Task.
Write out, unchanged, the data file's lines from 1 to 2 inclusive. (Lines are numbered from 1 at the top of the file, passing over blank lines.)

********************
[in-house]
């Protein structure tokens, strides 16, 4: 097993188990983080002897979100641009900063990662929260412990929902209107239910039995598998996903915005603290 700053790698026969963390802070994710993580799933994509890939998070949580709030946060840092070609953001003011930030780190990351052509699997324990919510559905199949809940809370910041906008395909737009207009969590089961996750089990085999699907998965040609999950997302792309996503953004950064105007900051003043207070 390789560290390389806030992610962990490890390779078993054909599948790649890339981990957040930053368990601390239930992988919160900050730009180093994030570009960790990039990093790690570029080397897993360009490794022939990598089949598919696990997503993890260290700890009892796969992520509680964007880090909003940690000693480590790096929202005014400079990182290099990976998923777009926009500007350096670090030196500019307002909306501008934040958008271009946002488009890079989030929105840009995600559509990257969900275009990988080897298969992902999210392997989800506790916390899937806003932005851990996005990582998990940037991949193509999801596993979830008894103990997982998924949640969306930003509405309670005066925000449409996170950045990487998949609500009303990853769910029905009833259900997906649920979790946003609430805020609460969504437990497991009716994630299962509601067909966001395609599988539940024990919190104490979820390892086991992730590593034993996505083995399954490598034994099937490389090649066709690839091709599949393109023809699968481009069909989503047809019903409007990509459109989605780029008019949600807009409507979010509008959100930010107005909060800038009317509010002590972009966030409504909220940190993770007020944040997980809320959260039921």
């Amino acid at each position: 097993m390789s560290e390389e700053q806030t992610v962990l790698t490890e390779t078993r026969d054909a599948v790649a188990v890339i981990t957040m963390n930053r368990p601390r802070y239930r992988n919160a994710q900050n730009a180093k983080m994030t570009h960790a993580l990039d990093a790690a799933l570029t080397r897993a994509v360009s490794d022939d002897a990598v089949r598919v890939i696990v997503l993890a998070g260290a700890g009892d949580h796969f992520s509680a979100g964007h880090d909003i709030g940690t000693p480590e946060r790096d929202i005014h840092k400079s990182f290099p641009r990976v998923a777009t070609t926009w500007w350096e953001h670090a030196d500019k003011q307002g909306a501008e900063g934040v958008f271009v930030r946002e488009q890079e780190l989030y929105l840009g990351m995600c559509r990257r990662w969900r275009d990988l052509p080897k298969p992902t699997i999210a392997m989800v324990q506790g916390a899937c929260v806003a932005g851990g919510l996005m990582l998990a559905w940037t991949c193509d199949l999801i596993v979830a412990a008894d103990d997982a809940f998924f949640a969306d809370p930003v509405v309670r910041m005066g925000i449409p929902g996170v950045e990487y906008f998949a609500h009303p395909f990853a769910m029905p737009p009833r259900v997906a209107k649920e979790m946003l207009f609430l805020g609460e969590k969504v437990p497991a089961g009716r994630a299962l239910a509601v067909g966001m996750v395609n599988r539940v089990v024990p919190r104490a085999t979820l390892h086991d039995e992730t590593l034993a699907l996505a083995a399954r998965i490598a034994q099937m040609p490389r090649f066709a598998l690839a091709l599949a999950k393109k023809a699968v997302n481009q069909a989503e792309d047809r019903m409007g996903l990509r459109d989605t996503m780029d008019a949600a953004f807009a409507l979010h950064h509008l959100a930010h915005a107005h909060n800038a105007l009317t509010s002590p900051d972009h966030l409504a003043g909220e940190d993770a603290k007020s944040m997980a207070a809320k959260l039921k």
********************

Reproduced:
[in-house]
């Protein structure tokens, strides 16, 4: 097993188990983080002897979100641009900063990662929260412990929902209107239910039995598998996903915005603290 700053790698026969963390802070994710993580799933994509890939998070949580709030946060840092070609953001003011930030780190990351052509699997324990919510559905199949809940809370910041906008395909737009207009969590089961996750089990085999699907998965040609999950997302792309996503953004950064105007900051003043207070 390789560290390389806030992610962990490890390779078993054909599948790649890339981990957040930053368990601390239930992988919160900050730009180093994030570009960790990039990093790690570029080397897993360009490794022939990598089949598919696990997503993890260290700890009892796969992520509680964007880090909003940690000693480590790096929202005014400079990182290099990976998923777009926009500007350096670090030196500019307002909306501008934040958008271009946002488009890079989030929105840009995600559509990257969900275009990988080897298969992902999210392997989800506790916390899937806003932005851990996005990582998990940037991949193509999801596993979830008894103990997982998924949640969306930003509405309670005066925000449409996170950045990487998949609500009303990853769910029905009833259900997906649920979790946003609430805020609460969504437990497991009716994630299962509601067909966001395609599988539940024990919190104490979820390892086991992730590593034993996505083995399954490598034994099937490389090649066709690839091709599949393109023809699968481009069909989503047809019903409007990509459109989605780029008019949600807009409507979010509008959100930010107005909060800038009317509010002590972009966030409504909220940190993770007020944040997980809320959260039921």